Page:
PINECLIFFE, Colo. (CBS4) – Nestled in Pinecliffe in the foothills of Colorado sits Winks Lodge, a significant piece of state and national history.
From 1928-1965 Colorado was home to this unique mountain retreat, one that welcomed African-Americans in a time when segregation restricted their choices. People of color could come to the Rocky Mountains in this safe, secure environment to enjoy themselves.
During its heydey people from all parts of the nation who had never seen the mountains stepped off the train to what might have seemed like a foreign country as they came to enjoy the great outdoors as guests of the lodge.
Aubrey Wendall Hamlet opened the resort and originally called it Panorama back in the 1920s. Over time the Lincoln Hills community simply became known as Winks Lodge. It was the only black-owned recreational facility west of the Mississippi and became a home away from home for many.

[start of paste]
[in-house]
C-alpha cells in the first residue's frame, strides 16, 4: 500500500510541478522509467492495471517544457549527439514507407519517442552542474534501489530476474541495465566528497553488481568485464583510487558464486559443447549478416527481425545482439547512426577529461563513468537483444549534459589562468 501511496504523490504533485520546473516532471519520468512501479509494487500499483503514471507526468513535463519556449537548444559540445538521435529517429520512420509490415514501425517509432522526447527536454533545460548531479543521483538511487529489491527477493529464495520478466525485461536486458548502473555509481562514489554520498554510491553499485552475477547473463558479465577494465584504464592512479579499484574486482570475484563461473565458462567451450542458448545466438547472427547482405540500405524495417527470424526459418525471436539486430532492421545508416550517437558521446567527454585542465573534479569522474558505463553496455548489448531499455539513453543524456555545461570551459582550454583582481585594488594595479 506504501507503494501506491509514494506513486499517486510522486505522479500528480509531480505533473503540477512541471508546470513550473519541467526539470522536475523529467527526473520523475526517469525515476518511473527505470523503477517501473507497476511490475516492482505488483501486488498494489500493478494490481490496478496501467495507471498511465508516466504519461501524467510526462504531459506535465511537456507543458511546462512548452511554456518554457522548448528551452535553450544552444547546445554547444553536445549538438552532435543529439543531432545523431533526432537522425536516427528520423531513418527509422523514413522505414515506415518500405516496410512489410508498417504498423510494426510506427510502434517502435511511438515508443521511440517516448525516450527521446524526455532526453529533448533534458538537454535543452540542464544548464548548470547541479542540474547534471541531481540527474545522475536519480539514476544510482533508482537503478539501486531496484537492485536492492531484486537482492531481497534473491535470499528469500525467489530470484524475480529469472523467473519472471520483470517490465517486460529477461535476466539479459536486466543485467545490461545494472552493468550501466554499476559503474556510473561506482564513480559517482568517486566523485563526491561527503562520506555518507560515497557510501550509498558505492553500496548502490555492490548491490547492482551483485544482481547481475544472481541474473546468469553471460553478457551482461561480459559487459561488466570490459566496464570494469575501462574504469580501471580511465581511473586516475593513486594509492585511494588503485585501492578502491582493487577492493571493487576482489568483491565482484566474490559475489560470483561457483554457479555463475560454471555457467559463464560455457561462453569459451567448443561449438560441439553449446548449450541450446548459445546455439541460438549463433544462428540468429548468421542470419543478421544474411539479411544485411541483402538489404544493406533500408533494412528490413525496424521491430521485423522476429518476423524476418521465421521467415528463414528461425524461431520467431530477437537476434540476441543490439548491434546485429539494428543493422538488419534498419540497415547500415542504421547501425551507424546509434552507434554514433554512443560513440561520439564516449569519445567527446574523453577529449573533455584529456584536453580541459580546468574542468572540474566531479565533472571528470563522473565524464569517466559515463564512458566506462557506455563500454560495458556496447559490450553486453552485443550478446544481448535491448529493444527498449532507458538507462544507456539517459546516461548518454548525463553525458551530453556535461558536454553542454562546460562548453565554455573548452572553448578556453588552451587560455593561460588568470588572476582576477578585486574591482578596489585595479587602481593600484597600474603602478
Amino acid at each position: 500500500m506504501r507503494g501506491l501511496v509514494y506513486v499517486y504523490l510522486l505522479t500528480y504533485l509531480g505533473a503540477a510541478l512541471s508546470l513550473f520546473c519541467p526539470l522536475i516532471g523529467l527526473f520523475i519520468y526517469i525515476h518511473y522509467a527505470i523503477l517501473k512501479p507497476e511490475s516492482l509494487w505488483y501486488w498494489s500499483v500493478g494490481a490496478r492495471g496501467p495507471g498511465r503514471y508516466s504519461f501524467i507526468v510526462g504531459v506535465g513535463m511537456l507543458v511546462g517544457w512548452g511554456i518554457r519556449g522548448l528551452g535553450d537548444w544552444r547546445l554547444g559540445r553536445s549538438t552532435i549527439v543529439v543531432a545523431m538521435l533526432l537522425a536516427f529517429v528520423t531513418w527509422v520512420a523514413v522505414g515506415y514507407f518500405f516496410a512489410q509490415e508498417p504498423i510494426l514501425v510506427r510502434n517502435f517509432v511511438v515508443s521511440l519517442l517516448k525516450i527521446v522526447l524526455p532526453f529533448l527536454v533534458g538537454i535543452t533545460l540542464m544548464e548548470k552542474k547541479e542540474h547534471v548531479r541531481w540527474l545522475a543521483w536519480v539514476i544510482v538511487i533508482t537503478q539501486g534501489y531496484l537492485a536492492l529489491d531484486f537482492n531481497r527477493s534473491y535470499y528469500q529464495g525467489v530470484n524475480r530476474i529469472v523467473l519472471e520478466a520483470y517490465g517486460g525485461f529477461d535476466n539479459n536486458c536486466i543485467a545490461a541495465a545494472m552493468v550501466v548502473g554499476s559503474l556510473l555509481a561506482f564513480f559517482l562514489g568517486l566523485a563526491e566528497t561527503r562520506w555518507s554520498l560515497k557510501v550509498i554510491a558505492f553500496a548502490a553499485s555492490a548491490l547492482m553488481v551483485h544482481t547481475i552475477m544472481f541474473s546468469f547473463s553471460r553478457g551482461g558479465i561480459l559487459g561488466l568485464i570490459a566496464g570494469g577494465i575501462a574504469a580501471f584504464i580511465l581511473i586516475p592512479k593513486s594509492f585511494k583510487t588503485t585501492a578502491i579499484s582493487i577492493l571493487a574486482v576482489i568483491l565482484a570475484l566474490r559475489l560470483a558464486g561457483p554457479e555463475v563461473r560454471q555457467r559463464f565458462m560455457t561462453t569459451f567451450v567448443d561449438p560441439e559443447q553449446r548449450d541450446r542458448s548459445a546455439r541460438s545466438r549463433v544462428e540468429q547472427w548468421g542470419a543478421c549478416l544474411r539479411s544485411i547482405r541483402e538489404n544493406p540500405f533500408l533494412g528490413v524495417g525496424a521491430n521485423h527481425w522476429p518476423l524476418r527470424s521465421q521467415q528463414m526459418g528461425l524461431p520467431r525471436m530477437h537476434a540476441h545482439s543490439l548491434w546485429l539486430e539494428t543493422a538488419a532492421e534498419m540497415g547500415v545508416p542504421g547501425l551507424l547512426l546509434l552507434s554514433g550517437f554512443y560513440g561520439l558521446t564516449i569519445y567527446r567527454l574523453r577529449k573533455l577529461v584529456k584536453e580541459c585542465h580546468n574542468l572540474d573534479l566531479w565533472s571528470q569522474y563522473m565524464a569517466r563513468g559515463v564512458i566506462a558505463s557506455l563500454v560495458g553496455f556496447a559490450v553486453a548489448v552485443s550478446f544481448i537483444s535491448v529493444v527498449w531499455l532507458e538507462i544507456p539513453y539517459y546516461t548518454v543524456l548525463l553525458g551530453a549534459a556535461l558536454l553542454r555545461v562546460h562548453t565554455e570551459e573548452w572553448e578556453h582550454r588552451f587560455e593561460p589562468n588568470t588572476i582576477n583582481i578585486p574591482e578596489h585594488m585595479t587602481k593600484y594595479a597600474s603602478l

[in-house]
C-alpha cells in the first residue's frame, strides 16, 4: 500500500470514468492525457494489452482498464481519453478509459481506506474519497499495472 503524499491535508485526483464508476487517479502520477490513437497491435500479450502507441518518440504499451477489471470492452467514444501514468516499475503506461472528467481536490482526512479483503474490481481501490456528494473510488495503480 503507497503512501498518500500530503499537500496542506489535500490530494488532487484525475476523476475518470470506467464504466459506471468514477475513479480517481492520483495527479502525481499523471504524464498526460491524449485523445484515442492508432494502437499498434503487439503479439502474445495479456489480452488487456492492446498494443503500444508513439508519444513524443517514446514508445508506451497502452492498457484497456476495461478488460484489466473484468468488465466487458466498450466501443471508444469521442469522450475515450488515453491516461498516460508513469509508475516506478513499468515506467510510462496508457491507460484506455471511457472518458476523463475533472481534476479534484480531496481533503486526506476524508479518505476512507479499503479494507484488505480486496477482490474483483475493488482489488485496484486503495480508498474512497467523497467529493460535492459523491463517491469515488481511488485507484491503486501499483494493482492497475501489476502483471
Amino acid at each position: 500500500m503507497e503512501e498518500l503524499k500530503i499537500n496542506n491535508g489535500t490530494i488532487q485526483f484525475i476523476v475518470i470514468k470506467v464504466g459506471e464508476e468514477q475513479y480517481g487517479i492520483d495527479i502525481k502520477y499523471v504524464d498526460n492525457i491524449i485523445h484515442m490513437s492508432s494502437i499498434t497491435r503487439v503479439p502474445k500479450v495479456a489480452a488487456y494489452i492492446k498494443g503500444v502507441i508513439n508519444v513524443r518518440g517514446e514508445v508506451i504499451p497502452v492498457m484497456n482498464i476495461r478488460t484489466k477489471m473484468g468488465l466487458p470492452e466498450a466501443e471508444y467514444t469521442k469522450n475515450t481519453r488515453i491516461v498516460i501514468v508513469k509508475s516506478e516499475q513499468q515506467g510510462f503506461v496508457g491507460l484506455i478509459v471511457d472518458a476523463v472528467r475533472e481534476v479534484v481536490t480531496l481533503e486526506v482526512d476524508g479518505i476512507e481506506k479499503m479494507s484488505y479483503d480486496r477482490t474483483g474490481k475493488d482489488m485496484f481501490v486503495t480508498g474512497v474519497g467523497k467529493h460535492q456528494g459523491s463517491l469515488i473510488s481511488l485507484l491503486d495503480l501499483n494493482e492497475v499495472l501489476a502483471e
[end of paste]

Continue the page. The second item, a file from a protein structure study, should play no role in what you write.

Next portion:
Gary Jackson helps to preserve the lodge today. His great grandfather built a cabin in the area at the same time the Winks Lodge was going up.
“You could feel comfortable, secure, safe. You had your dignity and were living the American dream for Black people,” says Jackson.
In its day, the Winks Lodge played host to prominent musicians like Duke Ellington or Lena Horne, who would stay there after playing jazz shows in Denver. The lodge also introduced generations of African American children to the outdoors, providing an education into a world they’d never seen.
As integration happened, the need for Winks Lodge as a haven for African Americans diminished, but it remains a unique part of the Rockies and our state’s history.
Winks Lodge is operated by Beckwourth Outdoors, a club that provides year-round activities. You can reserve the lodge and picnic area for day use by calling Gary Jackson at (303) 320-4848.
Get to Winks Lodge by taking Highway 93 north from Golden to Highway 72. Go west up Coal Creek Canyon and over the pass to Pinecliffe. The lodge is just outside of town.